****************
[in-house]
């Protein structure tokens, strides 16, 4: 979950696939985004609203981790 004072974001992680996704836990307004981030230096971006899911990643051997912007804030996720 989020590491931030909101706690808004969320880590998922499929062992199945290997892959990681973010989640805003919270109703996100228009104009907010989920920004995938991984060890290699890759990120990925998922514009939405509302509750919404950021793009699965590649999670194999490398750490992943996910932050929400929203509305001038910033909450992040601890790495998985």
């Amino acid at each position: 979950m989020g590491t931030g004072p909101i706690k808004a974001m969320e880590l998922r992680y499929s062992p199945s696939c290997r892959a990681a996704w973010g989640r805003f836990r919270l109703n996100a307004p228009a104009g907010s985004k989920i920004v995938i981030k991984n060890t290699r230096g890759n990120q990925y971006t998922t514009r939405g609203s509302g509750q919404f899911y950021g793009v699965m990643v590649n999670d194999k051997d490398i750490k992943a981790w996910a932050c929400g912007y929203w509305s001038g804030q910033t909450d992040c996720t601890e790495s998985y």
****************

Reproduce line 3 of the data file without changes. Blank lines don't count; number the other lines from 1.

């Amino acid at each position: 979950m989020g590491t931030g004072p909101i706690k808004a974001m969320e880590l998922r992680y499929s062992p199945s696939c290997r892959a990681a996704w973010g989640r805003f836990r919270l109703n996100a307004p228009a104009g907010s985004k989920i920004v995938i981030k991984n060890t290699r230096g890759n990120q990925y971006t998922t514009r939405g609203s509302g509750q919404f899911y950021g793009v699965m990643v590649n999670d194999k051997d490398i750490k992943a981790w996910a932050c929400g912007y929203w509305s001038g804030q910033t909450d992040c996720t601890e790495s998985y």